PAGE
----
• Next our staff organizes interviews and issues statements regarding WallyPAC position and our upcoming forum
  • We hold a brief public forum which is recorded for playback on BTV10
  • More payed staff time is spent processing papers, paying bills and for sure a stack of PDC paperwork.
  • We then issue our statement on I-1033 and make sure we are prominantly placed on the Heralds front page.

So what would it cost WallyPAC to compete with CoBPAC on an issue?    WallyPAC hasn’t funded an exploratory committee yet, so I’ll just have to throw a few numbers up against the screen and see what sticks.

  • Hire doorbellers for a day ~ $300
  • bank accounts shouldn’t cost
  • retain an attorney???? $500
  • small part time staff?  gotta’ be a few hundred there
  • collect a salary?  I’m humble so I’ll call it just another few hundred
  • rent a public room  – $150 to rent a room off the library, but I’m sure city hall is a bit more steep
  • a little more staff time for another hundred dollars or so
  • BTV10 videographer and a few paid spots?  I’d guess, but I don’t want to insult anyone.
  • well, buying space on front page of the Herald will be costly.  You see Wally’s emails aren’t even acknowledged by anyone at the Herald so I will assume that WallyPAC will have to pay dearly.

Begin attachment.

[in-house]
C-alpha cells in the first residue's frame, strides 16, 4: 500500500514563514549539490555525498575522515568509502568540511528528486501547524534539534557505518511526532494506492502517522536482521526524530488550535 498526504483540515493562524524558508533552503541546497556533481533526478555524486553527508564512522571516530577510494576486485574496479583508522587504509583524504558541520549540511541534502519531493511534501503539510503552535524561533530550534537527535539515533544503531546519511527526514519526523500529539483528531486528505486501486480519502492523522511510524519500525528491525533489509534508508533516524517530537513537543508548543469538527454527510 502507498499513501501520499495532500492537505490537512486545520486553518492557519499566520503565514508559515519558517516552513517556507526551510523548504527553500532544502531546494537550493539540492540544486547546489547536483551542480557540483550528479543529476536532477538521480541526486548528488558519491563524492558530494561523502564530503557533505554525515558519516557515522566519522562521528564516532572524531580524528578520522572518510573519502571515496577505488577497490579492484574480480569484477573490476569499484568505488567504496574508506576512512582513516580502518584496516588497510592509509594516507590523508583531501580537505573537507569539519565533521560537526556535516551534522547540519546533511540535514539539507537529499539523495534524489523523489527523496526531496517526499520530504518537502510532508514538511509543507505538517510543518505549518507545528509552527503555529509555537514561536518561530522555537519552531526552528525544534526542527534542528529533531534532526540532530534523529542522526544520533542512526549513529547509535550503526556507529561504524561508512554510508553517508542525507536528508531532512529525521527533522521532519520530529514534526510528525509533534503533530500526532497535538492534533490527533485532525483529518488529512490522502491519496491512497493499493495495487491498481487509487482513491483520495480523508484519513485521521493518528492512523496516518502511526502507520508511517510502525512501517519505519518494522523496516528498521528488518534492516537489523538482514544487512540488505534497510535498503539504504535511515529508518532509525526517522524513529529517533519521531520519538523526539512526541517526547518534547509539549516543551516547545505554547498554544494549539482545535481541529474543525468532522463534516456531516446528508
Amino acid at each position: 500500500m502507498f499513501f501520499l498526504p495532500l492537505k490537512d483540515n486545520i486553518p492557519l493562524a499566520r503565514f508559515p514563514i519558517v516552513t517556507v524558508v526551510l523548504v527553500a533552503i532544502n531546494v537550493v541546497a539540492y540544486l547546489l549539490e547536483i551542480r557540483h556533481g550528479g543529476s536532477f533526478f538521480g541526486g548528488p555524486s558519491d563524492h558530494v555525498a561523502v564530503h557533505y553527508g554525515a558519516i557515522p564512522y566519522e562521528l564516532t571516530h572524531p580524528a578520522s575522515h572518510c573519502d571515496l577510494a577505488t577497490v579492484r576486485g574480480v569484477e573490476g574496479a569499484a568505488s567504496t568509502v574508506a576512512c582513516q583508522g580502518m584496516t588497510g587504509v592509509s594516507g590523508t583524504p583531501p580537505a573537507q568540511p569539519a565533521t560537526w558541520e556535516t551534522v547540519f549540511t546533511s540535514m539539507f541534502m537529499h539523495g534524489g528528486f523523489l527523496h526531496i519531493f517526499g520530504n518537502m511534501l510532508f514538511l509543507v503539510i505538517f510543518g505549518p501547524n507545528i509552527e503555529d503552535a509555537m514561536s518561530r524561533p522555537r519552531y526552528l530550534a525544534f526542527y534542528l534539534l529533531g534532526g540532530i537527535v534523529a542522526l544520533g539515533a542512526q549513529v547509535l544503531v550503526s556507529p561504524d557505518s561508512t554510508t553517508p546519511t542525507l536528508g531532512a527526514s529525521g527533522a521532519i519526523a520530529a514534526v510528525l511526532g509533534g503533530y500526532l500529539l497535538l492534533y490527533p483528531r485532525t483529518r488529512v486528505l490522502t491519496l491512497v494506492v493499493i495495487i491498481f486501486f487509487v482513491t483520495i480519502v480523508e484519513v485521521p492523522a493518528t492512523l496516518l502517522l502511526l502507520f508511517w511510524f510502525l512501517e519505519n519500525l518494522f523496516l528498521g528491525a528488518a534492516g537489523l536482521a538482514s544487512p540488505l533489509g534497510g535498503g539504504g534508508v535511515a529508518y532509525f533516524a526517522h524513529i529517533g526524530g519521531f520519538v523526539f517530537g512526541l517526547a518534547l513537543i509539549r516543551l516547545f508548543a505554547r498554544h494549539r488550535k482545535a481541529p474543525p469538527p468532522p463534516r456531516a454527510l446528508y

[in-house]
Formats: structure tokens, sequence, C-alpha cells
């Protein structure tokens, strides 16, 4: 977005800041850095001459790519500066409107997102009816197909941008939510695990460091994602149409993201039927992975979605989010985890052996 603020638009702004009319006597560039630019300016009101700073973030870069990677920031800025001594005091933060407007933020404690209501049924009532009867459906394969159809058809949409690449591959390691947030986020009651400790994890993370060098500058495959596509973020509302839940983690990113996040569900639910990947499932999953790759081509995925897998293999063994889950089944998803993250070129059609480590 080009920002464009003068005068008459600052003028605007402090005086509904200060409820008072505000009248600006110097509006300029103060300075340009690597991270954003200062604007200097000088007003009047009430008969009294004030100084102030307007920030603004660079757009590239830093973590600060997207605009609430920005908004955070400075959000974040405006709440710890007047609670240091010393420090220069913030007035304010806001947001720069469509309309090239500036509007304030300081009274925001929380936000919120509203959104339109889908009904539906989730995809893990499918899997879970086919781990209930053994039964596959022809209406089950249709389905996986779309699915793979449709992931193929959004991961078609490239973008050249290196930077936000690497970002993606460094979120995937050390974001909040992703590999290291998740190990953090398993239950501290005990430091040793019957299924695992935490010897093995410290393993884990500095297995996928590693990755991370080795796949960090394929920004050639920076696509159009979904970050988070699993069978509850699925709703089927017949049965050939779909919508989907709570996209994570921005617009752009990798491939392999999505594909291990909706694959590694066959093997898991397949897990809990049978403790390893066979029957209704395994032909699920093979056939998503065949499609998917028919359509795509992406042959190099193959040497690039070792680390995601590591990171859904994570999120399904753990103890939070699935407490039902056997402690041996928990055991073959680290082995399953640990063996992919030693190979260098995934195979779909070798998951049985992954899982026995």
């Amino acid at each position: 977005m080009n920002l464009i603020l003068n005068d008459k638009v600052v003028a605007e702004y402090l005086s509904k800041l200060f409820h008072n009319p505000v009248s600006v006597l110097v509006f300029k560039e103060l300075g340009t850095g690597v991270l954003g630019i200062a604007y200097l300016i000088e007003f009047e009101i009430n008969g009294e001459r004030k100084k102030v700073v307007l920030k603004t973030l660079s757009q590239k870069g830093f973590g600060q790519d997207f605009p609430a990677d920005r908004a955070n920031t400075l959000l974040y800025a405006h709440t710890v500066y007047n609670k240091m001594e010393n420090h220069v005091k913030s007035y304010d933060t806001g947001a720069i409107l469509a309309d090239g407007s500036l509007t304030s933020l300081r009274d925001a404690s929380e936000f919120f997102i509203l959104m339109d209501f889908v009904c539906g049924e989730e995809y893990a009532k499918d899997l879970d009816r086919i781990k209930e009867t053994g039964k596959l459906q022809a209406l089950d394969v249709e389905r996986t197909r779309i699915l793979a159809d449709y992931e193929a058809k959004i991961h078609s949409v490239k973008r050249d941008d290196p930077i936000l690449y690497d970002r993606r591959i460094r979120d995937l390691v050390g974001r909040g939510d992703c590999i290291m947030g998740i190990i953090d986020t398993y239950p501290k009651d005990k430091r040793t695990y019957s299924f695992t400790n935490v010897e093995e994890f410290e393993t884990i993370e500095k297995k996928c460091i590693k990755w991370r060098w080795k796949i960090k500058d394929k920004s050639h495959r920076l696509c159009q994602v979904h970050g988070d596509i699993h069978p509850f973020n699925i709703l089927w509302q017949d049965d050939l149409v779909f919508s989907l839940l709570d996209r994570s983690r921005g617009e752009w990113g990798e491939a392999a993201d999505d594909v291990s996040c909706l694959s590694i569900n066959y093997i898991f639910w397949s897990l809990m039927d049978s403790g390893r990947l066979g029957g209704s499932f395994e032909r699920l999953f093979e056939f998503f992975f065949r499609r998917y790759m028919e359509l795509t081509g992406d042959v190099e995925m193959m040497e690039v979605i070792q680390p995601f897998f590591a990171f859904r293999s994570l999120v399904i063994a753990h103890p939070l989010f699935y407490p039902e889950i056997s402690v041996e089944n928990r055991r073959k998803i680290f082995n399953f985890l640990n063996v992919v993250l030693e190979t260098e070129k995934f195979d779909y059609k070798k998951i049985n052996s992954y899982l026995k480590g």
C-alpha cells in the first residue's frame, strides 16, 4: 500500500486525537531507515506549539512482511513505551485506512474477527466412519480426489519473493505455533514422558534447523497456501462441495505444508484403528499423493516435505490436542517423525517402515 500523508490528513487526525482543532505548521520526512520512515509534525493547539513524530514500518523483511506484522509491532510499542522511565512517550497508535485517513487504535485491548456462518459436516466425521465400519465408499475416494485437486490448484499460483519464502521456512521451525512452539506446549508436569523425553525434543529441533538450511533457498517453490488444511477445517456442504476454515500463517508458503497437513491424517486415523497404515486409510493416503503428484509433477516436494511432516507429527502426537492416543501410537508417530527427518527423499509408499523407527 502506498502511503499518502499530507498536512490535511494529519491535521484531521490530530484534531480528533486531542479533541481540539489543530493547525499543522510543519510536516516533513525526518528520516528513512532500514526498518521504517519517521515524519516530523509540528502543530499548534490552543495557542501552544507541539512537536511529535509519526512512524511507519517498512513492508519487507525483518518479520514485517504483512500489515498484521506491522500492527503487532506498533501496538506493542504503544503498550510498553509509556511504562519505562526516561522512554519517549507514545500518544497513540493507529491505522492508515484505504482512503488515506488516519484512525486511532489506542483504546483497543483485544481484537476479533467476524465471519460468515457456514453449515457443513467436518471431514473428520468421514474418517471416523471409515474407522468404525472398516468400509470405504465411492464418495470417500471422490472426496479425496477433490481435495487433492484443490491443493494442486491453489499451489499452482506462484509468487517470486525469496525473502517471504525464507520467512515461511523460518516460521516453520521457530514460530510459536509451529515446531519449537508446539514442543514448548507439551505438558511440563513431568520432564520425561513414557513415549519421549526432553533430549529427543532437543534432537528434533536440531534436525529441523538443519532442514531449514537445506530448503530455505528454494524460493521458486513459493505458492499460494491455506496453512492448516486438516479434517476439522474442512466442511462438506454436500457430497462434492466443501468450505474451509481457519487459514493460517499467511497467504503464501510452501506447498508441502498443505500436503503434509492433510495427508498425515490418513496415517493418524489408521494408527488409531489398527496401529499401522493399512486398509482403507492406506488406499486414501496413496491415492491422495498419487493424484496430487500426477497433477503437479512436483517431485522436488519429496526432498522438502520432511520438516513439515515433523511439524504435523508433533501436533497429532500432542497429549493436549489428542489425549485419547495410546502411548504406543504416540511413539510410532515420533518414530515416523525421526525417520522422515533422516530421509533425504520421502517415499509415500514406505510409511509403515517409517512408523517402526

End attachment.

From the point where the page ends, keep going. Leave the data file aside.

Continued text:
What the dollars add up to is not really the point.

My first point is that WallyPAC may have to pay more for a particular item, but the value is the same.  If someone gave WallyPAC a front page Herald spot, someone would be looking at the value of the spot, not what I did or didn’t pay.

The second point is that if WallyPAC mimicked  what the City of Bellingham and the Bellingham City Council just did regarding I-1033 and Ref-71, we would without any doubt, be designated a political action committee.  So why isn’t the City of Bellingham?

If even half people of Bellingham pooled their resources to act in support or opposition to a candidate or ballot measure they’d qualify as a political action committee.  Wait isn’t that what just happened?  The people of Bellingham voted in a council that is competing with individual voters on state issues.

So again, why isn’t the City of Bellingham a political action committee?

It is.

CoBPAC, undermining your vote on state issues since at least earlier this week or maybe last August during the Sanctuary City project.  Oh no that was undermining your federal vote.

CoBPAC doing what they want no matter whose vote they step on.